M: Kris works for a multinational company and feels like her new foreign boss came straight from the depths of hell. Her boss just moved to her new role last November. Since then, she’s been micromanaging her and insulting her every chance she gets. She’s also telling Kris that she’s incompetent. Kris has been with the company for 10 years now, and has been promoted five times within that period. How can she be incompetent? Kris, you’re not incompetent. You’re just incompatible with your new boss. Do not let her engage you to be enraged. Instead, prove her wrong and do better.
DJ: Managing up is key for one to be successful in the corporate world. We grow higher when we have the ability and willingness to deal with a less than perfect boss. I’ve seen managers who mean well but who struggled after being promoted to the role and are adjusting how to see the entire picture when there are already 10 direct reports working for her instead of her doing a task all by herself as an individual contributor. Thus, the urge to micromanage and know every detail of what everyone is doing. The most common reaction to being micromanaged is to retreat further and avoid contact with the manager. This is an understandable reaction, but it will only make her boss stay too close to what she is doing. Keep the boss informed instead of waiting for requests for an update. This can help manage her anxiety or doubt. Engage her about a difficult task or project. This keeps her in the know while demonstrating competence.
M: The thing about working with foreigners is that not only do you obviously have different cultures but also different mindsets and manners of expressing yourselves. She may just be very straightforward. What seems insulting can also probably be a truthful observation but said in a tactless way. But we know insults when we hear them. Is it tantamount to harassment? You can always go to your HR and seek guidance on how to resolve your complaint. It will be difficult to try to speak directly with your new boss, so go through the proper grievance machinery or protocol of your office.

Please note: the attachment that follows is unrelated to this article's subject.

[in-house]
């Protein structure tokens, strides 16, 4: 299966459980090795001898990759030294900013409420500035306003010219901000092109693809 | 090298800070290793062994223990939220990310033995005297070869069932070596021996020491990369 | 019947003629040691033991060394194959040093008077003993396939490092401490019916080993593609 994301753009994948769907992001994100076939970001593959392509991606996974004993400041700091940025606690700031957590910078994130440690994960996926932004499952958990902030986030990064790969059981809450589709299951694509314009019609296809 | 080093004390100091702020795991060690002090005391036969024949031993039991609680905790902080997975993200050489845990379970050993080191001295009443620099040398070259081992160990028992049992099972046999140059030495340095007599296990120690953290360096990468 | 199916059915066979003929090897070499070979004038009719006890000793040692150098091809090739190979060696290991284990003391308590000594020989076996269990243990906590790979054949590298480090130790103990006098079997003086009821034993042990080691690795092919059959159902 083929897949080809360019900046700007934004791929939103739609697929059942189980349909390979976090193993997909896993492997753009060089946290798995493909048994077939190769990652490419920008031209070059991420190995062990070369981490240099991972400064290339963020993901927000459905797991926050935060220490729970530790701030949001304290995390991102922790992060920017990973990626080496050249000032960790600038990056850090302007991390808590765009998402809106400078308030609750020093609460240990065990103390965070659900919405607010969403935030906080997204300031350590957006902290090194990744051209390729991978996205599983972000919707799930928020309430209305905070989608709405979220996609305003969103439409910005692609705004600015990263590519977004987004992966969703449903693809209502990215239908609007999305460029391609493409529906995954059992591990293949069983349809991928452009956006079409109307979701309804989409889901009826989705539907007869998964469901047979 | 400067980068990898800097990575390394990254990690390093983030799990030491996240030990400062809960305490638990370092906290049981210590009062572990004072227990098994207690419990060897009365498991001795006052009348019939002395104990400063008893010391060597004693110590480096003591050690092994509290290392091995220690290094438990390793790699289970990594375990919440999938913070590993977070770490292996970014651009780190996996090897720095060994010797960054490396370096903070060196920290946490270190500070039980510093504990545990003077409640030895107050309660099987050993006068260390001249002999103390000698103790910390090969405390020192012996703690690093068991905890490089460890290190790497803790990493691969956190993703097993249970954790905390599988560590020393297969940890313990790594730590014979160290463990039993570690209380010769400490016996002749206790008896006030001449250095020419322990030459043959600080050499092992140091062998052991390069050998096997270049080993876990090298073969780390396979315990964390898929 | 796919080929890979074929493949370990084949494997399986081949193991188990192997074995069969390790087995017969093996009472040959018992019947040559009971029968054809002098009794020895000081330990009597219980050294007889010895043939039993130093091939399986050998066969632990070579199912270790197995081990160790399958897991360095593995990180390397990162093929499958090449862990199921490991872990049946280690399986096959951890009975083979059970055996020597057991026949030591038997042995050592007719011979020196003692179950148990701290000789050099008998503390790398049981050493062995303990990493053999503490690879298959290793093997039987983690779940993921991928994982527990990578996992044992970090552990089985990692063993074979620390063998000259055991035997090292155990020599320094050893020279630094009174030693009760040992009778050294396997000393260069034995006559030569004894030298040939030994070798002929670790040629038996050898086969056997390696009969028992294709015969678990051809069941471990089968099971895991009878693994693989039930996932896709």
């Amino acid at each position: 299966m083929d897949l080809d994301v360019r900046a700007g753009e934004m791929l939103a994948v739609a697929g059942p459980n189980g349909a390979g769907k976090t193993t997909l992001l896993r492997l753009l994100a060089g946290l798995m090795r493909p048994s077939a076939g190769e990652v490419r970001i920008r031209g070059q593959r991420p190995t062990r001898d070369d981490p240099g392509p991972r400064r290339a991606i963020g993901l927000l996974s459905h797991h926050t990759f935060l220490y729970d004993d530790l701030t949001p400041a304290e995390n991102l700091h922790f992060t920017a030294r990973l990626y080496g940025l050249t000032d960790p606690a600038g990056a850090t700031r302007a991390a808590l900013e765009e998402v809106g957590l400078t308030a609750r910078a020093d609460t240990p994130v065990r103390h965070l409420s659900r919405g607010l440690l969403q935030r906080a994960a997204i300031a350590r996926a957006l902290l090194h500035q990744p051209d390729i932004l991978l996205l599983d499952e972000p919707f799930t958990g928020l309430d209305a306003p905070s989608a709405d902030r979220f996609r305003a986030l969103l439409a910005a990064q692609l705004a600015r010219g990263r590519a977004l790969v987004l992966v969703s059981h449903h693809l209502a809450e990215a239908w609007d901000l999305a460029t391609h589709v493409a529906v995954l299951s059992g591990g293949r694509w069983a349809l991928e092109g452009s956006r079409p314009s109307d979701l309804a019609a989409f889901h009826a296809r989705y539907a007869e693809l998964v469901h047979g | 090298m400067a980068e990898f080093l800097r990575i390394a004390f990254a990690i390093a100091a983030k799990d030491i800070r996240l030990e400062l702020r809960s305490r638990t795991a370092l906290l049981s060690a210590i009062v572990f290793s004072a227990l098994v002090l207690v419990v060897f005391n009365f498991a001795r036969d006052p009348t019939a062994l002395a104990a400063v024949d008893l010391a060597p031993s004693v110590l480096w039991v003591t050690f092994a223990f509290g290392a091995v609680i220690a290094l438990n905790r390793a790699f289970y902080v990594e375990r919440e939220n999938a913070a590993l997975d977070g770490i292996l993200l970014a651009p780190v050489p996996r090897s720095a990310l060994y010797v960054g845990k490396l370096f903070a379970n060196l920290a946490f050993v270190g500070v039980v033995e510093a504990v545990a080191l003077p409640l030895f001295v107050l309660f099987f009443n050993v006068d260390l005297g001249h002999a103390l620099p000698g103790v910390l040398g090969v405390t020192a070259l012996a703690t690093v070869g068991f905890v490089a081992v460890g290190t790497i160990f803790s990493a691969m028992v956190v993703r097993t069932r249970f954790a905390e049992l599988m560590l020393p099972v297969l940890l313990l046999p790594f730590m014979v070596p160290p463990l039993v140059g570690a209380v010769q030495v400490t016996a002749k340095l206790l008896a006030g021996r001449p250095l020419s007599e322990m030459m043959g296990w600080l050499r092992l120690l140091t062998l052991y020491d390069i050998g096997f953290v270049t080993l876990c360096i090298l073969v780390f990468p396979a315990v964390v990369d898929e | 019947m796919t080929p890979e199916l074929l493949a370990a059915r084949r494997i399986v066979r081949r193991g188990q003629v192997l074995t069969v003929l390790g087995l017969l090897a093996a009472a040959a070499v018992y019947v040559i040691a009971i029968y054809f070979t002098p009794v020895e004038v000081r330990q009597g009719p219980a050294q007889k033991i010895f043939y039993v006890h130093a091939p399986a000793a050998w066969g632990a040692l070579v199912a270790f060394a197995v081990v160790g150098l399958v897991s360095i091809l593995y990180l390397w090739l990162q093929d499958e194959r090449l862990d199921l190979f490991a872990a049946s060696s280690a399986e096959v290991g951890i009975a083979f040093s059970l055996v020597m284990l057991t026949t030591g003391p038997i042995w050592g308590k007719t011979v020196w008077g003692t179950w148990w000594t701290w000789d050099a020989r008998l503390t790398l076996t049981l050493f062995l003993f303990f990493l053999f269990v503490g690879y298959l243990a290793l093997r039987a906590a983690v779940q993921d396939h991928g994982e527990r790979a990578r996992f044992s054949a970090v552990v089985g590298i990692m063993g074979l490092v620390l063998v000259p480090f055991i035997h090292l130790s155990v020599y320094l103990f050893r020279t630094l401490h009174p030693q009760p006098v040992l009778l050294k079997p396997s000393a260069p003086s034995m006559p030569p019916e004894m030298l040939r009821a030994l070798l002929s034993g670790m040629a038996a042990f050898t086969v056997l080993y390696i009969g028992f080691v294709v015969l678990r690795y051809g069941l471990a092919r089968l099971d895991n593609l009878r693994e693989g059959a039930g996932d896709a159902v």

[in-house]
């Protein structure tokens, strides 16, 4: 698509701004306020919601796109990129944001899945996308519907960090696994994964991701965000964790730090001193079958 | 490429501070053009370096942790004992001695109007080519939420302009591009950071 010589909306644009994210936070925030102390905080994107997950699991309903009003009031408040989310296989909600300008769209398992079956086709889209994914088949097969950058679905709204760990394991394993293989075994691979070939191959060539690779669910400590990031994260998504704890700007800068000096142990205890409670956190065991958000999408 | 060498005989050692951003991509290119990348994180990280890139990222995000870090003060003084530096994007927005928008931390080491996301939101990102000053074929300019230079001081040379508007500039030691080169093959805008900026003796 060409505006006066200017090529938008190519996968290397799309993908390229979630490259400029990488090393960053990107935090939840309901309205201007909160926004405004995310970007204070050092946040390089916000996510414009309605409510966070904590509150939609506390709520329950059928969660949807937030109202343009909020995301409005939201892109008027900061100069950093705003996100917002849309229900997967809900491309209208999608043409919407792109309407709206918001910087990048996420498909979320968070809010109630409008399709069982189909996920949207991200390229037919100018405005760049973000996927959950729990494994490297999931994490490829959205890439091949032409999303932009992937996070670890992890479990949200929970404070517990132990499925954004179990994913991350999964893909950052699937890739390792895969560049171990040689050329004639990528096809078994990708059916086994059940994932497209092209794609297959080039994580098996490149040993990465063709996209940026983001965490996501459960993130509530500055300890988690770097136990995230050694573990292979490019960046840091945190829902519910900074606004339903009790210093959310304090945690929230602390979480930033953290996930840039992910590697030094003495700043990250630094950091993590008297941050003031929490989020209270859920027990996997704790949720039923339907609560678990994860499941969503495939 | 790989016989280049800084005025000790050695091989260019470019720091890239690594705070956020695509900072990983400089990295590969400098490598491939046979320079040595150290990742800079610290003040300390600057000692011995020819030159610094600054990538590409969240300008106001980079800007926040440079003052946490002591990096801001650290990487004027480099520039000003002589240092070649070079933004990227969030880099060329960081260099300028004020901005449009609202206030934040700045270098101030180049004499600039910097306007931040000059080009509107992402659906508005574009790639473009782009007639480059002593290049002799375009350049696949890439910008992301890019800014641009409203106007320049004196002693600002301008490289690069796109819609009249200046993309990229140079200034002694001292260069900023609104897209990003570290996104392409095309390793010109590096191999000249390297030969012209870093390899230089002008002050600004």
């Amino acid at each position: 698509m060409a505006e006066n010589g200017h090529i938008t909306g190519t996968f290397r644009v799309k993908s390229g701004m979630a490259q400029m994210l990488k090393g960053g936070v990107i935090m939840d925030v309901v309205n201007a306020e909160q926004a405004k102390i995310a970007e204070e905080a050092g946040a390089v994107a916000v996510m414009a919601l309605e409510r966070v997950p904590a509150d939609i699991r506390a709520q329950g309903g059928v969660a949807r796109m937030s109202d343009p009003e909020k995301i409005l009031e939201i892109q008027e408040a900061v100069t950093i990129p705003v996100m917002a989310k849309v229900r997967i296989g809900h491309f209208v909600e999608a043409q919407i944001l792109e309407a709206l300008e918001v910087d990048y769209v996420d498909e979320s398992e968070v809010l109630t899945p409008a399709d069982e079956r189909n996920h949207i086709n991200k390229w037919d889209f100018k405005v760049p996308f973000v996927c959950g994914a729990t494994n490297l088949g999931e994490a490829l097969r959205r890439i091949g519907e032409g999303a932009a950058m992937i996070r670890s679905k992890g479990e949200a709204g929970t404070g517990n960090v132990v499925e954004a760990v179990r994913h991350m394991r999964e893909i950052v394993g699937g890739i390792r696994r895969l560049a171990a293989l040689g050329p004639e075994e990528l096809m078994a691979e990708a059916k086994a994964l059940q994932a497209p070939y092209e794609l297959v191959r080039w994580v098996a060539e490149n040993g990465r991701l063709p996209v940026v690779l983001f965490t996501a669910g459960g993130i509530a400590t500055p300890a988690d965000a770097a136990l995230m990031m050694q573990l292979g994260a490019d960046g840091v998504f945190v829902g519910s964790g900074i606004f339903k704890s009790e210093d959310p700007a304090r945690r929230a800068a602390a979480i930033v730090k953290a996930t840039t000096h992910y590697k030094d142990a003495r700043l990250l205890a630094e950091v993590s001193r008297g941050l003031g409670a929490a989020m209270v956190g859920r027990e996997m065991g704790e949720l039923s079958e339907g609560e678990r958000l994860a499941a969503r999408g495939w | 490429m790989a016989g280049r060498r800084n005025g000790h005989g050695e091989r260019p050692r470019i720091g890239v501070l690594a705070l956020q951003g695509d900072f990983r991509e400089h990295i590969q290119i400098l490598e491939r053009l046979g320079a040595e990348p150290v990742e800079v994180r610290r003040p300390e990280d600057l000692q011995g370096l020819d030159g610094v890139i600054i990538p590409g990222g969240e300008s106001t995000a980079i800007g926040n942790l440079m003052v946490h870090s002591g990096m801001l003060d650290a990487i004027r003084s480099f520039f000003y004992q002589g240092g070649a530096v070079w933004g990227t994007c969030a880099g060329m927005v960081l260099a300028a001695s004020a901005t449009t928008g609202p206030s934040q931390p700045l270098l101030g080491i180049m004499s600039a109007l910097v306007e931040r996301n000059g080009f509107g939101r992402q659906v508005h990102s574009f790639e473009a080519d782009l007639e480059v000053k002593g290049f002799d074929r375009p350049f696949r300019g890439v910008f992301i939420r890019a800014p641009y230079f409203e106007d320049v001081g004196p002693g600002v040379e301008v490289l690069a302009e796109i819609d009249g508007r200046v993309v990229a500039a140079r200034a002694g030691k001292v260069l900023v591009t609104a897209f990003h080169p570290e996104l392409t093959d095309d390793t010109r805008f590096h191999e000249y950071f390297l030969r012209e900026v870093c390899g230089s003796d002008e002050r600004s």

DJ: The way to get through, cliché as it sounds, is to do great work, show loyalty and help the boss accomplish her professional goals. From experience, to do great work can vary from country to country. In some cultures, it means listening exactly to what the boss is saying and doing it accurately and precisely as told. In some countries, it means to have initiative, suggest and volunteer ideas. It’s obvious that these different images of effectiveness are in conflict with each other. My suggestion then is for Kris to step outside of her own cultural comfort zone and learn how to manage her boss in the context she is in.
M: There is a difference between being brutally honest and verbal abuse. Be it in personal relationships or in work, there is a limit to what one can take. Do not allow yourself to be placed in a situation which will discriminate against you in your own country. We have to speak up against wrongdoing; otherwise, we allow abusive people to reign with impunity. We have to believe in our own capacity and self-worth, especially if we have worked hard to achieve where we are.
DJ: I also suggest for Kris to find a cultural mentor, to consult a colleague whose opinion she trusts and to do her own careful observations. We now live in a global space. Customizing context leads to a rewarding career in any diverse environment. Otherwise, LinkedIn is the key. Wink!